There have been many debates on the definition of volunteering itself. How would you define volunteering?

I generally use two definitions to define voluntary action. First, there is “service” which I consider to be a broad umbrella under which many kinds of voluntary action efforts take place – from people serving in stipended national service programs like AmeriCorps in the United States to those who give their time as part of a court-ordered mandate. Within “service,” there is also “volunteering” which is, to me, anytime an individual freely contributes their time, skills, and perspectives to a cause or issue without expectation of financial compensation.

If you weren’t doing this what other profession would you have been interested in?

Ah, well, when I was a kid, I wanted to be an astronaut, but then I realized that I wasn’t gifted in science and didn’t really enjoy flying. I also wanted to be the first female President of the United States but that was before I discovered that I have very little patience for politics. Ultimately, I recognized that what I really wanted to do was find a way to help the everyday citizen make a difference. One can see why I’m such a nerd for all things volunteer management!

Who do you believe has been the most inspiring volunteer in history?

Rosa Parks. Not only was she courageous, inspirational, and utterly selfless, but she was also smart, engaged, and strategic; Rosa Parks was both an everyday citizen living in a scary, segregated world as well as an active participant – the secretary of her local chapter of the NAACP – in the struggle for Civil Rights in America.

Where do you think social media can take volunteerism and volunteer management

I think social media offers great potential for the world of volunteer engagement and management. It can potentially be used as a tool for outreach, recruitment, and building truly global connections; it can also be used to galvanize, inspire, share stories and practices, and build community among many different kinds of organizational supporters (advocates, donors, volunteers, etc.). Social media may even help to blur the lines between how we define these actors in community involvement, redefining how we engage and inform citizens to take action. While the learning curve to keep up with new models of social media as they rapidly emerge may be daunting, I’m confident that there is a real opportunity to harness the power of web-based connections for greater social and environmental good.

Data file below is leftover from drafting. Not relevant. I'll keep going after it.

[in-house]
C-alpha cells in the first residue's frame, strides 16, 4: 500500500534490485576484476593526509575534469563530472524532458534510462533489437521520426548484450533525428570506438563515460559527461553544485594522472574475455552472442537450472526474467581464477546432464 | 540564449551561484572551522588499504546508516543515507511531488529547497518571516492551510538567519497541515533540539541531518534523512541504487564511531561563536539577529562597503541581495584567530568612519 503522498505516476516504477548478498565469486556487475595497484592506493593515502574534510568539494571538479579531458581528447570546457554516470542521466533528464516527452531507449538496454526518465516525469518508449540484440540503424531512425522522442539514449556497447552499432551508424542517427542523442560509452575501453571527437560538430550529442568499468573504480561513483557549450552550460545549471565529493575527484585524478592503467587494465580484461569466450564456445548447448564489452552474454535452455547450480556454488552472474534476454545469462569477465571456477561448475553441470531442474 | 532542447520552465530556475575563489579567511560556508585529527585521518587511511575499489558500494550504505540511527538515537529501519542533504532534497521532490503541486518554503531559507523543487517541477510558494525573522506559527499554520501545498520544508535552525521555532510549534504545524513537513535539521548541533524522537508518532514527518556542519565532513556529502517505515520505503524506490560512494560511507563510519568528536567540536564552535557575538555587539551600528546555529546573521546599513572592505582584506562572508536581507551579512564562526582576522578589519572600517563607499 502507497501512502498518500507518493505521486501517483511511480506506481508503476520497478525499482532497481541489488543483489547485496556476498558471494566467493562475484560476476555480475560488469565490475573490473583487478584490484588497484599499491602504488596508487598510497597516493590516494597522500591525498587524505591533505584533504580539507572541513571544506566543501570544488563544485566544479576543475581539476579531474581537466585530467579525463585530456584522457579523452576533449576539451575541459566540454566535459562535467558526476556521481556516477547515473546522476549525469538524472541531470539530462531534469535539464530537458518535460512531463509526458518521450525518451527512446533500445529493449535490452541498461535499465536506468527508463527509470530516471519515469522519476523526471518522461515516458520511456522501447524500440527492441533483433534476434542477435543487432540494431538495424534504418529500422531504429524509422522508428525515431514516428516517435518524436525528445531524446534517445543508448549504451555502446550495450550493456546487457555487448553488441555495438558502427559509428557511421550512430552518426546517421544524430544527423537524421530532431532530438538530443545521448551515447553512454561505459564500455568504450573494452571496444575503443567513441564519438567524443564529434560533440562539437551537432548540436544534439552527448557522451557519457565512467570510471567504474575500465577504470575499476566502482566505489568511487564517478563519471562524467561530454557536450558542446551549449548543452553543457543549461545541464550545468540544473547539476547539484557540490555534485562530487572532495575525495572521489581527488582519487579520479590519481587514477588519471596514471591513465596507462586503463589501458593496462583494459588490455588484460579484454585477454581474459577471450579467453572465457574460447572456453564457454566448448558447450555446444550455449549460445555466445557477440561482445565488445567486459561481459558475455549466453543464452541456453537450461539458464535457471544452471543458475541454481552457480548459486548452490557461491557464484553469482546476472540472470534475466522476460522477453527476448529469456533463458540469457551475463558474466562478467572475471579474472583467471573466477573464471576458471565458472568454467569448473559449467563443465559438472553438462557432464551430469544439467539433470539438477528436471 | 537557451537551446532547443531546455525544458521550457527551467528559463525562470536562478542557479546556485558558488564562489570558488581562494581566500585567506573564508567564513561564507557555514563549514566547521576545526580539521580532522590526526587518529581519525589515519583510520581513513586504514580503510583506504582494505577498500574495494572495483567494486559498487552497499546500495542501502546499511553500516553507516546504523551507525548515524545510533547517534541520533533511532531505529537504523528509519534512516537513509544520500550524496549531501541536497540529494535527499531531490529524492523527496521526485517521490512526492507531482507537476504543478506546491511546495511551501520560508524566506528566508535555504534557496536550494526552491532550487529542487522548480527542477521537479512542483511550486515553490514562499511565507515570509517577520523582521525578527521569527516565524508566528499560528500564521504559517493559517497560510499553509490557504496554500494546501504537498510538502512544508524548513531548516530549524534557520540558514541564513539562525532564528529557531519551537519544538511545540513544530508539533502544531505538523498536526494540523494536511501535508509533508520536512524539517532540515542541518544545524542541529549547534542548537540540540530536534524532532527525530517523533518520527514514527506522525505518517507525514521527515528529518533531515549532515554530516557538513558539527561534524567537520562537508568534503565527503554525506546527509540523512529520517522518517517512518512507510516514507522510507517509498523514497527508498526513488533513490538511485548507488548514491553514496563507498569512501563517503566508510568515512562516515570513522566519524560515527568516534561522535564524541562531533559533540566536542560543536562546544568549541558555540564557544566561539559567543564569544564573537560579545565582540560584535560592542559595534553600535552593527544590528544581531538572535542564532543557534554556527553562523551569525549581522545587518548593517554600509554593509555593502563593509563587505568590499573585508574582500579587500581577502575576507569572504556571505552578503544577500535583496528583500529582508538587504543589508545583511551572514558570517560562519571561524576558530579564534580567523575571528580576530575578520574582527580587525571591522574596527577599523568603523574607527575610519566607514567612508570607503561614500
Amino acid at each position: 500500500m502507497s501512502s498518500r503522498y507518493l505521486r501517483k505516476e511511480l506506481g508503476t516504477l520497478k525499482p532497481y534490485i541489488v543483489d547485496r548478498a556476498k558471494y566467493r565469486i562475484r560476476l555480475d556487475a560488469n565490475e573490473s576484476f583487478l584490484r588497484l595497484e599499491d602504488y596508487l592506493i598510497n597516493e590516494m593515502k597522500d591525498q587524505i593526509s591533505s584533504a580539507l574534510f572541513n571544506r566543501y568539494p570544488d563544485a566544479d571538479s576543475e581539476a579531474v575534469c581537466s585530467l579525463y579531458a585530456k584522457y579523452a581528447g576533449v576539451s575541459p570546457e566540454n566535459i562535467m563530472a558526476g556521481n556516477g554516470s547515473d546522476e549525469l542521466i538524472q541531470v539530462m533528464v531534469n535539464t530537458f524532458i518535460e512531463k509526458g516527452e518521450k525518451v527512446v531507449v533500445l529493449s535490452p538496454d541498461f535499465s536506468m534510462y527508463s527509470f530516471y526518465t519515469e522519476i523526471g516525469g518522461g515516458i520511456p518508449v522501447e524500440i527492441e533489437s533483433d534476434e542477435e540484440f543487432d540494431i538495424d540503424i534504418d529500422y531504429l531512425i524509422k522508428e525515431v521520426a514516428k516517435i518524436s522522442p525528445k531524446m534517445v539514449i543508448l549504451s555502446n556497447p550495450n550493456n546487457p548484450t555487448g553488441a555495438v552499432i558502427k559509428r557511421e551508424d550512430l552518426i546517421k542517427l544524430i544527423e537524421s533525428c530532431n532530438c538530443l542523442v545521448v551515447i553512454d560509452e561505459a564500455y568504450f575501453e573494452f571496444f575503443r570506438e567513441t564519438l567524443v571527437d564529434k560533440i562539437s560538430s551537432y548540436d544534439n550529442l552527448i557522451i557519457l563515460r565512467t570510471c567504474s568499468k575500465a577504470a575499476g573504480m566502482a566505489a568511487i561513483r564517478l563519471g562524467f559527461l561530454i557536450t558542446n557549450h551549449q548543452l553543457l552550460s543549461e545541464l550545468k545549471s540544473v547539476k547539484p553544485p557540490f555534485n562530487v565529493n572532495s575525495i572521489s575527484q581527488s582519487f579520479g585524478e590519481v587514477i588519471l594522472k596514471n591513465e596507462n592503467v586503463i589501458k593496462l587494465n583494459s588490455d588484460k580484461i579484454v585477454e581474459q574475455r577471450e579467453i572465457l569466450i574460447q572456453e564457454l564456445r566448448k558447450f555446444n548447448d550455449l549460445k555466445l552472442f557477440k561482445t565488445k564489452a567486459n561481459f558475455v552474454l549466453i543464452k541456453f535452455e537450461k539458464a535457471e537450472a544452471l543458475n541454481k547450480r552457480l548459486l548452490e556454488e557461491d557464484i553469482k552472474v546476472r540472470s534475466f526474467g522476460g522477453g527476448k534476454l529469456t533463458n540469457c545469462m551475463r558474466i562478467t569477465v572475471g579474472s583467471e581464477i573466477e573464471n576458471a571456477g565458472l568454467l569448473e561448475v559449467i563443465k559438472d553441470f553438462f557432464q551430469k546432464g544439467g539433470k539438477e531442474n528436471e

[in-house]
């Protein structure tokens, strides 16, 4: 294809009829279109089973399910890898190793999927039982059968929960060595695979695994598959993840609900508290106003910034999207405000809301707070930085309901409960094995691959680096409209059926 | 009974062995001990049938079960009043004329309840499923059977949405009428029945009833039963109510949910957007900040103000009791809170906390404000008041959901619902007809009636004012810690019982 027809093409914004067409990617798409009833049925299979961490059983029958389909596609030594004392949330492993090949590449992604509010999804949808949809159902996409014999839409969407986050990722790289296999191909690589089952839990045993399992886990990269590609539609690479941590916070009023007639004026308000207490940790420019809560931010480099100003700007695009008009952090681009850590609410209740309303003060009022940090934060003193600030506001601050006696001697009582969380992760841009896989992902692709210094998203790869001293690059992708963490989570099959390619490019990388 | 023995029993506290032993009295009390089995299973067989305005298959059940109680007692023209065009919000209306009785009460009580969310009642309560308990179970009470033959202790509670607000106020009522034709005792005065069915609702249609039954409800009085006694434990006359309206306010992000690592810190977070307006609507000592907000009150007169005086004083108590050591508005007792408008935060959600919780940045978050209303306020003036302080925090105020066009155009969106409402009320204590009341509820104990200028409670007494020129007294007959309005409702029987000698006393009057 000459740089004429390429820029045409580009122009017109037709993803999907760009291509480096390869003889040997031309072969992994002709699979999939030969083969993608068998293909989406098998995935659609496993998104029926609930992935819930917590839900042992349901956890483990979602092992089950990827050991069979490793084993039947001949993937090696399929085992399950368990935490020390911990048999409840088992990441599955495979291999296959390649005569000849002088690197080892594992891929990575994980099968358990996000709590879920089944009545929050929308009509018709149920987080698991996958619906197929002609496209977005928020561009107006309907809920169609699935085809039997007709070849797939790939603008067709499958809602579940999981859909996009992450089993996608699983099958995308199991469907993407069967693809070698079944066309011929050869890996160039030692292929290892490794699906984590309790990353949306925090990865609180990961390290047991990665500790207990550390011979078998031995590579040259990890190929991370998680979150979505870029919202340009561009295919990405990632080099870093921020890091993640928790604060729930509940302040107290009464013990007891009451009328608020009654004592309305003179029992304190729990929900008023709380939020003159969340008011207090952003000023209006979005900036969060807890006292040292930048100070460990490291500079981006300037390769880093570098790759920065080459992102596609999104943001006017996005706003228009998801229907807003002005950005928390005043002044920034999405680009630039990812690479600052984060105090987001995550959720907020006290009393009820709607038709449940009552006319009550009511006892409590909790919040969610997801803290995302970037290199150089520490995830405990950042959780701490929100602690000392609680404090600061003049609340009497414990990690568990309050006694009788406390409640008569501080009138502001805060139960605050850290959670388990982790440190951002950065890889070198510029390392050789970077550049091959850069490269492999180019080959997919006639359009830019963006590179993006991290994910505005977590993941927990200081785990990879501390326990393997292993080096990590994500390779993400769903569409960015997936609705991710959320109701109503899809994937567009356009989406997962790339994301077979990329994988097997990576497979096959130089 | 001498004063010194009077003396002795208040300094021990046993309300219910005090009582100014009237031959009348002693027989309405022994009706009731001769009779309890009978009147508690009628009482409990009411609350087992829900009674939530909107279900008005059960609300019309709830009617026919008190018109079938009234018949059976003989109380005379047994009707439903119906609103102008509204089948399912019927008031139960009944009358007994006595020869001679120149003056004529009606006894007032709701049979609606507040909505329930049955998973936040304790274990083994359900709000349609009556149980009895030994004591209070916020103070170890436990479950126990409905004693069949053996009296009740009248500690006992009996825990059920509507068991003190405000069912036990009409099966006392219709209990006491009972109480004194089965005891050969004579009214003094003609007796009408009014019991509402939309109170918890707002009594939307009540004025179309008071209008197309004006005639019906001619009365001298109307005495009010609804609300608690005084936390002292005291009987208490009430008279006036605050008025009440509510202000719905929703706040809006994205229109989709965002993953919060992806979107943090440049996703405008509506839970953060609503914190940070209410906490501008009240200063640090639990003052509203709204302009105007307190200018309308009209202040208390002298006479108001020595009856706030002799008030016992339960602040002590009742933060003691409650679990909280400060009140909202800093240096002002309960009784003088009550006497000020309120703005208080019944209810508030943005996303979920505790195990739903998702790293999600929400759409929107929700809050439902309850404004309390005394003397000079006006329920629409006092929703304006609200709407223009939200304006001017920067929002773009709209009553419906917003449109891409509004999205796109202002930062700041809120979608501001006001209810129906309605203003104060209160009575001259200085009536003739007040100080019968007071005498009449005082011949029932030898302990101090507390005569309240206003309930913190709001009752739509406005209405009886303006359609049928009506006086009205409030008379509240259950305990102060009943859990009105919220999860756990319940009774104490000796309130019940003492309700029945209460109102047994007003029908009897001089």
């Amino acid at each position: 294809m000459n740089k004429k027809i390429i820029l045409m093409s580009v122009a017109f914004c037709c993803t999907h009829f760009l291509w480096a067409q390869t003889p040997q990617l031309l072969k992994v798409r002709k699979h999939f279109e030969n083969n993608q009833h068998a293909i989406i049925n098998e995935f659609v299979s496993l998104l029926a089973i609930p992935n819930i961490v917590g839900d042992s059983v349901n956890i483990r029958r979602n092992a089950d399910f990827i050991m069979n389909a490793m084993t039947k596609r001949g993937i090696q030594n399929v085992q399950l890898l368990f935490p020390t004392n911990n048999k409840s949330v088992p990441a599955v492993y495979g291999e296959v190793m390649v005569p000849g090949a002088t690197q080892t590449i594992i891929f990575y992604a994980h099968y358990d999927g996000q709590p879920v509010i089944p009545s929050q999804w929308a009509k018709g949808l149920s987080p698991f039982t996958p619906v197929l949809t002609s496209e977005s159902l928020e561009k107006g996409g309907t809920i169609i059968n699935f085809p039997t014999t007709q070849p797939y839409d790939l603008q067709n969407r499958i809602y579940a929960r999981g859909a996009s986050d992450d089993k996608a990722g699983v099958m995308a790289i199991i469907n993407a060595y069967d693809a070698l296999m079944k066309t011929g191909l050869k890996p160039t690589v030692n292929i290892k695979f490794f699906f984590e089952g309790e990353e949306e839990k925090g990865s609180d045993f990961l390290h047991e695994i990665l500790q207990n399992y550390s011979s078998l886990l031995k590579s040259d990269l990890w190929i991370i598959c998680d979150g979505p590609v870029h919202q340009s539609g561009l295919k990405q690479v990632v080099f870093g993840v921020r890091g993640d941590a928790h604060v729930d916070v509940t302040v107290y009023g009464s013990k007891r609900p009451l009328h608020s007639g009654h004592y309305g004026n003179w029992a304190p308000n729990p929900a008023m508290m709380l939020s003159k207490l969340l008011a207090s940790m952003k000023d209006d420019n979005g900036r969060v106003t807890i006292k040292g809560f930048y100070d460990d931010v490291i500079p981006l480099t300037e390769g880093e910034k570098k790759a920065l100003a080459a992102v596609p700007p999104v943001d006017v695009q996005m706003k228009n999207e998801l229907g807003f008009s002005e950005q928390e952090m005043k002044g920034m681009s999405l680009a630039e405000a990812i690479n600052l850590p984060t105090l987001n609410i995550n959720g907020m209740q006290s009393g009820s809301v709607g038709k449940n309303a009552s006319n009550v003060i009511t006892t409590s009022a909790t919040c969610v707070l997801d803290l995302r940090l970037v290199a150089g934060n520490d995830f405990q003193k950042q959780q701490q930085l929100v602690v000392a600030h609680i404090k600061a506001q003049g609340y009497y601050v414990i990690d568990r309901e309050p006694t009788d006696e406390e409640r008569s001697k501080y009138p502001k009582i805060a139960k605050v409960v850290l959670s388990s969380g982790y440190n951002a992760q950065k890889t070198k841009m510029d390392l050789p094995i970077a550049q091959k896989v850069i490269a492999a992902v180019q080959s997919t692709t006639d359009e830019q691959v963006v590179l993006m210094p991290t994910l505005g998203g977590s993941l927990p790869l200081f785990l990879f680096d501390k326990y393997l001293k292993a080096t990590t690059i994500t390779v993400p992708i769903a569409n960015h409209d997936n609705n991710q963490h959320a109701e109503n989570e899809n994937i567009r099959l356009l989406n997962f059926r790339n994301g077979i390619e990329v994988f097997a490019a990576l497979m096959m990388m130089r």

Does Government get volunteering? If not why not?

This is indeed a very big question. I’m hesitant to give any kind of definitive answer here as I know that governments – like all institutions – are made up of a broad and diverse spectrum of individuals and opinions. There are certainly some government entities that appear to have more readily embraced volunteer engagement but there are also many who do not seem to understand yet how important it is to engage citizens in the inner workings of their own communities - nor how much extraordinary impact individuals can have if only given the chance.

What would you like to achieve personally in the volunteerism world?

Ultimately, I’d like to help facilitate meaningful volunteer engagement in the world – those opportunities where an individual recognizes that they have ideas and skills of real value, and organizations and communities benefit from partnering with them to collectively make the world a better place. My best shot at making this happen is to harness my passion for volunteer engagement and my understanding of the importance of supported, effective volunteer leadership and focus them on serving the field of volunteer management itself. Volunteer managers are such extraordinary heroes to me; they are true facilitators of democratic action. If, throughout the course of my career. I’m able to effectively support the people who do this work day to day, I’ll feel that I’ve succeeded.


  1. Thank you Erin for taking the time to share your insightful thoughts. I found your words inspiring as I am sure many readers will!

  2. Great interview, thank you both.

    I especially value Erin's insights into HR and volunteer management and within those the point about budget levels in times of financial hardship.

  3. Thank YOU, DJ, both for the opportunity and for facilitating this ongoing and critically important discussion!